Part of my job as a Victim Advocate is to mentor other advocates, and train them to understand the concepts of connection and trust. I currently have an intern I am mentoring, Diana Seif, who is a senior at Binghamton University. She brought to mind some interesting thoughts:
From childhood, we’re told to ask someone if we’re confused, or lost, or scared. Somewhere along the way, though, asking in adulthood became a sort of taboo. Why is this? Although I’ve already written about Amanda Palmer’s Ted Talk (How to Heal Society With the Art of Asking 5/27/13) her points reign true for both advocates and survivors. Asking for help, regardless of the situation means a person must admit not only to themselves, but to others, “I can’t do this on my own,” and this can be especially difficult for victims of abuse and violence. Sometimes, asking is even seen as something shameful. At Crime Victims Assistance Center, information is provided to survivors of violence of services available step by step before they even need to ask for help.
Another point Amanda brings up is something she learned from street performing; she would often make eye contact and connections with people who had a look of “Thank you… Nobody sees me.” Although very brief, these connections meant the world to some people – she could see it on their faces. Victims are no different from these faces Amanda experienced on the street. People who come to the Crime Victims Assistance Center for help often feel isolated in some way, and one person, whether it’s the family liaison, a counselor, a detective, or anyone they encounter here, can make all the difference with a look of understanding.
Random closeness is another term Amanda threw out when discussing her experiences after exchanging looks of understanding and asking for assistance from her fans. When working with a victim of a crime, it’s important to develop this closeness or trust because information that can be difficult to talk about is being shared. An environment of support and comfort must be provided at places like Crime Victims Assistance Centers in order to result in positive responses from the people we aim to help. This is what Amanda refers to as “connection” but when broken down, it’s really the exchange between two people and developing a trust from that exchange. Trust is developed from the knowledgeable and supporting atmosphere given from the employees at the Crime Victims Assistance Center, and in exchange, survivors or more likely to be open and less ashamed and/or fearful of his or her experience.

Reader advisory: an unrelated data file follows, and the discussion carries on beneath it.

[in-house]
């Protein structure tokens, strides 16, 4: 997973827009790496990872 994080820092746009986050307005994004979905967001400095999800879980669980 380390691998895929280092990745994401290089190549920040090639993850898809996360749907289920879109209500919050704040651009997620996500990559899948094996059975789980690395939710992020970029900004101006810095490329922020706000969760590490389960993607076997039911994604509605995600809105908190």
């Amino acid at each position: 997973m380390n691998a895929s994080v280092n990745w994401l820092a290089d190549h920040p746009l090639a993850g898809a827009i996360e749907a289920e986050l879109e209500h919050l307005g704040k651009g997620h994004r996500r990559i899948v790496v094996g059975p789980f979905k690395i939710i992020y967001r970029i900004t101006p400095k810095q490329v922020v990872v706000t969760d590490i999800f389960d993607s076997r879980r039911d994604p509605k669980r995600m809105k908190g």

This all circles back to Amanda’s point that developing connections, however brief they may be, opens doors to trust and from an advocate’s perspective, an open door means a chance to provide the best options available. Whether it’s by asking a fan for a decent place to sleep in another country, or helping survivors of a crime; the skill of asking for help is by making connections through exchange. Creating trust is essential to develop because no one should have to feel unseen, unheard, or uncared for.